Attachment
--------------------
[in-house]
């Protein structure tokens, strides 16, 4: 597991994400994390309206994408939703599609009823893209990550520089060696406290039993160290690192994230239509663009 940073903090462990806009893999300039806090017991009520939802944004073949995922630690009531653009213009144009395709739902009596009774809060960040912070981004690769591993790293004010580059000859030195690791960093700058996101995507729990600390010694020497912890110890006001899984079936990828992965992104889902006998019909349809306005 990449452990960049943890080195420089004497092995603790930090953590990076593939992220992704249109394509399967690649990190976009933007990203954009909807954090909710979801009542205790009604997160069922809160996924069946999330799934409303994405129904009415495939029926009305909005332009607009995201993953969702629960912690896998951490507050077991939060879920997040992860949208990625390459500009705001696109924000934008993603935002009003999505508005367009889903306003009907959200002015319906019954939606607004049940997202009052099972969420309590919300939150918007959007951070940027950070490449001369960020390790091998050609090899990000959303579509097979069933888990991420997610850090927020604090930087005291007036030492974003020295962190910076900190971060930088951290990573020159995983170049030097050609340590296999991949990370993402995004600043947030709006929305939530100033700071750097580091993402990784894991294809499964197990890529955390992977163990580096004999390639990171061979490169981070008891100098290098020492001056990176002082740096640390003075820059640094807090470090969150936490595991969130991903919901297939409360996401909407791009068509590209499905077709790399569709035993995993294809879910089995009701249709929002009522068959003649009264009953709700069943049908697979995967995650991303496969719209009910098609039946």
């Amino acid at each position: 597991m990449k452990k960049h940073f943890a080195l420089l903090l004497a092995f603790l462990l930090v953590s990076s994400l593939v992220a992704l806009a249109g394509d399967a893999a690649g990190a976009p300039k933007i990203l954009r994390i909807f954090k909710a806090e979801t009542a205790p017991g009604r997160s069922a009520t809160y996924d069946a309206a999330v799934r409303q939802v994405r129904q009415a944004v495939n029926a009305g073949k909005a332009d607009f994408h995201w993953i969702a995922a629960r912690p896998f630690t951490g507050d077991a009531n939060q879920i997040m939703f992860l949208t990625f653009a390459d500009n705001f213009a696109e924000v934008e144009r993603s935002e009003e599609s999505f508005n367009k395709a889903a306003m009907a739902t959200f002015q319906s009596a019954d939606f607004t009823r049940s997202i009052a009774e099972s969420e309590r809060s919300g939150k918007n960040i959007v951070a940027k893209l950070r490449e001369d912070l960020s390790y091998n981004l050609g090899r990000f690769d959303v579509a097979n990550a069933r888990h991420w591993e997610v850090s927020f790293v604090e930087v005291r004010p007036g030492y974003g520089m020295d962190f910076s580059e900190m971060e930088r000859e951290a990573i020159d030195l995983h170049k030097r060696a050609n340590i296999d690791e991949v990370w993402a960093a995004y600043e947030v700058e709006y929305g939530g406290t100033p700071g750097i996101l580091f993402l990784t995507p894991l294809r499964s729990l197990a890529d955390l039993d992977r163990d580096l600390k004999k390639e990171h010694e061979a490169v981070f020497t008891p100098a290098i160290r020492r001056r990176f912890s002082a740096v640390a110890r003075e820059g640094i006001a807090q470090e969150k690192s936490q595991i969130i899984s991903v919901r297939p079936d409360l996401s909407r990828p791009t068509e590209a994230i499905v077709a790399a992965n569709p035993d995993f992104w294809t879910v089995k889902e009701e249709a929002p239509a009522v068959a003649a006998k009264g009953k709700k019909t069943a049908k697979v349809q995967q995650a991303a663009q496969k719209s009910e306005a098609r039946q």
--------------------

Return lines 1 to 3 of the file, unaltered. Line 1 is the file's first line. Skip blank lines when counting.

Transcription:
[in-house]
């Protein structure tokens, strides 16, 4: 597991994400994390309206994408939703599609009823893209990550520089060696406290039993160290690192994230239509663009 940073903090462990806009893999300039806090017991009520939802944004073949995922630690009531653009213009144009395709739902009596009774809060960040912070981004690769591993790293004010580059000859030195690791960093700058996101995507729990600390010694020497912890110890006001899984079936990828992965992104889902006998019909349809306005 990449452990960049943890080195420089004497092995603790930090953590990076593939992220992704249109394509399967690649990190976009933007990203954009909807954090909710979801009542205790009604997160069922809160996924069946999330799934409303994405129904009415495939029926009305909005332009607009995201993953969702629960912690896998951490507050077991939060879920997040992860949208990625390459500009705001696109924000934008993603935002009003999505508005367009889903306003009907959200002015319906019954939606607004049940997202009052099972969420309590919300939150918007959007951070940027950070490449001369960020390790091998050609090899990000959303579509097979069933888990991420997610850090927020604090930087005291007036030492974003020295962190910076900190971060930088951290990573020159995983170049030097050609340590296999991949990370993402995004600043947030709006929305939530100033700071750097580091993402990784894991294809499964197990890529955390992977163990580096004999390639990171061979490169981070008891100098290098020492001056990176002082740096640390003075820059640094807090470090969150936490595991969130991903919901297939409360996401909407791009068509590209499905077709790399569709035993995993294809879910089995009701249709929002009522068959003649009264009953709700069943049908697979995967995650991303496969719209009910098609039946």
């Amino acid at each position: 597991m990449k452990k960049h940073f943890a080195l420089l903090l004497a092995f603790l462990l930090v953590s990076s994400l593939v992220a992704l806009a249109g394509d399967a893999a690649g990190a976009p300039k933007i990203l954009r994390i909807f954090k909710a806090e979801t009542a205790p017991g009604r997160s069922a009520t809160y996924d069946a309206a999330v799934r409303q939802v994405r129904q009415a944004v495939n029926a009305g073949k909005a332009d607009f994408h995201w993953i969702a995922a629960r912690p896998f630690t951490g507050d077991a009531n939060q879920i997040m939703f992860l949208t990625f653009a390459d500009n705001f213009a696109e924000v934008e144009r993603s935002e009003e599609s999505f508005n367009k395709a889903a306003m009907a739902t959200f002015q319906s009596a019954d939606f607004t009823r049940s997202i009052a009774e099972s969420e309590r809060s919300g939150k918007n960040i959007v951070a940027k893209l950070r490449e001369d912070l960020s390790y091998n981004l050609g090899r990000f690769d959303v579509a097979n990550a069933r888990h991420w591993e997610v850090s927020f790293v604090e930087v005291r004010p007036g030492y974003g520089m020295d962190f910076s580059e900190m971060e930088r000859e951290a990573i020159d030195l995983h170049k030097r060696a050609n340590i296999d690791e991949v990370w993402a960093a995004y600043e947030v700058e709006y929305g939530g406290t100033p700071g750097i996101l580091f993402l990784t995507p894991l294809r499964s729990l197990a890529d955390l039993d992977r163990d580096l600390k004999k390639e990171h010694e061979a490169v981070f020497t008891p100098a290098i160290r020492r001056r990176f912890s002082a740096v640390a110890r003075e820059g640094i006001a807090q470090e969150k690192s936490q595991i969130i899984s991903v919901r297939p079936d409360l996401s909407r990828p791009t068509e590209a994230i499905v077709a790399a992965n569709p035993d995993f992104w294809t879910v089995k889902e009701e249709a929002p239509a009522v068959a003649a006998k009264g009953k709700k019909t069943a049908k697979v349809q995967q995650a991303a663009q496969k719209s009910e306005a098609r039946q």